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Toward a Predictive Model of Community College Student Success in Blended Classes
ARTICLE

Community College Journal of Research and Practice Volume 42, Number 4, ISSN 1066-8926

Abstract

This retrospective study evaluates early semester predictors of whether or not community college students will successfully complete blended or hybrid courses. These predictors are available to faculty by the fourth week of the semester. Success is defined as receiving a grade of C- or higher. Failure is defined as a grade below a C- or a withdrawal. Method: Seven variables available to faculty are considered: gender, degree sought, students' academic level, attendance for the first 4 weeks of face-to-face classes, scores on orientation extra credit assignments, grades on the first quiz, and grades on an early semester reflective essay. Logistic regression is used to evaluate the power of seven variables to predict successful course completion in 15 sections of two business courses: Introduction to Marketing and Marketing Research. Three hundred forty-three students were included in this study. Results show that completion of optional extra credit assignments offered during the first 2 weeks of the semester and performance on the first quiz are significant predictors of successful course completion. These results suggest that students' self-regulation skill or learning presence in the community of inquiry model is a strong predictor of student success. A faculty-based model like the one presented here can help faculty to enhance their students' chances of success by highlighting factors that predict successful course completion early in the semester.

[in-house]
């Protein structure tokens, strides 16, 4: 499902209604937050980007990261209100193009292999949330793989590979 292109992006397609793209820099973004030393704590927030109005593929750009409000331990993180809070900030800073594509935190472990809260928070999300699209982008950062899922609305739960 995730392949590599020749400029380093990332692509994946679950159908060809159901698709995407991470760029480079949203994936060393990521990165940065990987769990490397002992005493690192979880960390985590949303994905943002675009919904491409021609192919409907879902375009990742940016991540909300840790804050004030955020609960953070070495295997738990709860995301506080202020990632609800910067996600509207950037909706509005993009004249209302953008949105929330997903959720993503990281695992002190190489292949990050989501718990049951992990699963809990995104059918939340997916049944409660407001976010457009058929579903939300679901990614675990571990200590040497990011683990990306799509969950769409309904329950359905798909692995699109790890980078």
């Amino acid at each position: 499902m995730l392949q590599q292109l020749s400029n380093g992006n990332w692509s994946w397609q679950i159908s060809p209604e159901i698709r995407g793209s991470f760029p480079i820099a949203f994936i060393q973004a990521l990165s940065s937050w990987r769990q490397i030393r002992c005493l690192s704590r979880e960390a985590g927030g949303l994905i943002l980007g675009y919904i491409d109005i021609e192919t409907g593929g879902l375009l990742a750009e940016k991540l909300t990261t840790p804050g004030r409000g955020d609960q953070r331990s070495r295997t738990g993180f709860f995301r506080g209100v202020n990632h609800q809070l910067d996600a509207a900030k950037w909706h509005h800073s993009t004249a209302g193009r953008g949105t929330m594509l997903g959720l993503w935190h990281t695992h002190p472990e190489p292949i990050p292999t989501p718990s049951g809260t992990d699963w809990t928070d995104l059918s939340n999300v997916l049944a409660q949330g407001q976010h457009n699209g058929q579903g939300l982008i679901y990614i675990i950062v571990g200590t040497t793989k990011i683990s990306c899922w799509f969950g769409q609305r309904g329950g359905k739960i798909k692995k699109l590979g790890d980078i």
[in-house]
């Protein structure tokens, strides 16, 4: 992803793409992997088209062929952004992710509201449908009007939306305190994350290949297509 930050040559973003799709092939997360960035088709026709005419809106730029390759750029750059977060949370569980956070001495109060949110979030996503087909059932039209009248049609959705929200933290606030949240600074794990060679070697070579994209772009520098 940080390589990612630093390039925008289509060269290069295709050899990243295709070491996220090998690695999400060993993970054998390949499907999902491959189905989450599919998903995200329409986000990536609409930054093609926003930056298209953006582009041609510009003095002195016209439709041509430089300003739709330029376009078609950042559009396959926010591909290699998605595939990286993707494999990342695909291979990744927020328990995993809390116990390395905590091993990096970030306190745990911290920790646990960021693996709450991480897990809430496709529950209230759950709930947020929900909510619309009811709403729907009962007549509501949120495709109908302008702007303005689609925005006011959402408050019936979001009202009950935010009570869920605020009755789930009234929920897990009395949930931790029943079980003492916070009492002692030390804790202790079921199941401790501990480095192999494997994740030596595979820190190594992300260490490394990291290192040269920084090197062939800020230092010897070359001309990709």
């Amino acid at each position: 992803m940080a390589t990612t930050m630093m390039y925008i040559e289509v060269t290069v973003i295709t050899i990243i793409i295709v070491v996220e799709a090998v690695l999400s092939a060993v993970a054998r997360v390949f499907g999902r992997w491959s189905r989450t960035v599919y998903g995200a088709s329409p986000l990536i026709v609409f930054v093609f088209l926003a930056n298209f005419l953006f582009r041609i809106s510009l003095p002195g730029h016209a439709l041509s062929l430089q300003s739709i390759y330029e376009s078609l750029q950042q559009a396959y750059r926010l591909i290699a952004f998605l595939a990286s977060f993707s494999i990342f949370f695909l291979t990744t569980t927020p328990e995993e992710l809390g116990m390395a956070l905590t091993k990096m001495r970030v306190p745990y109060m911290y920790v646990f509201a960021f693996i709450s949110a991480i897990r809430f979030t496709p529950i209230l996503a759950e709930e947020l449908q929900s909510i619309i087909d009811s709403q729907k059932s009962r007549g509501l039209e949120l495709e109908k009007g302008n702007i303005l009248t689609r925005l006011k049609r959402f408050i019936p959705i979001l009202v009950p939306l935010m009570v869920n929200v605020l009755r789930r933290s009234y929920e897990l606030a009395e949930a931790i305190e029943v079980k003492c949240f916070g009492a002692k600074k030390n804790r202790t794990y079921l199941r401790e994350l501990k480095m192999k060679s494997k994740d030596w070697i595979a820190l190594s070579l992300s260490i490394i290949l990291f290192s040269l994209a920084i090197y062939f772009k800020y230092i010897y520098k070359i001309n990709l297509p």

Citation

Volchok, E. (2018). Toward a Predictive Model of Community College Student Success in Blended Classes. Community College Journal of Research and Practice, 42(4), 274-288. Retrieved July 17, 2019 from .

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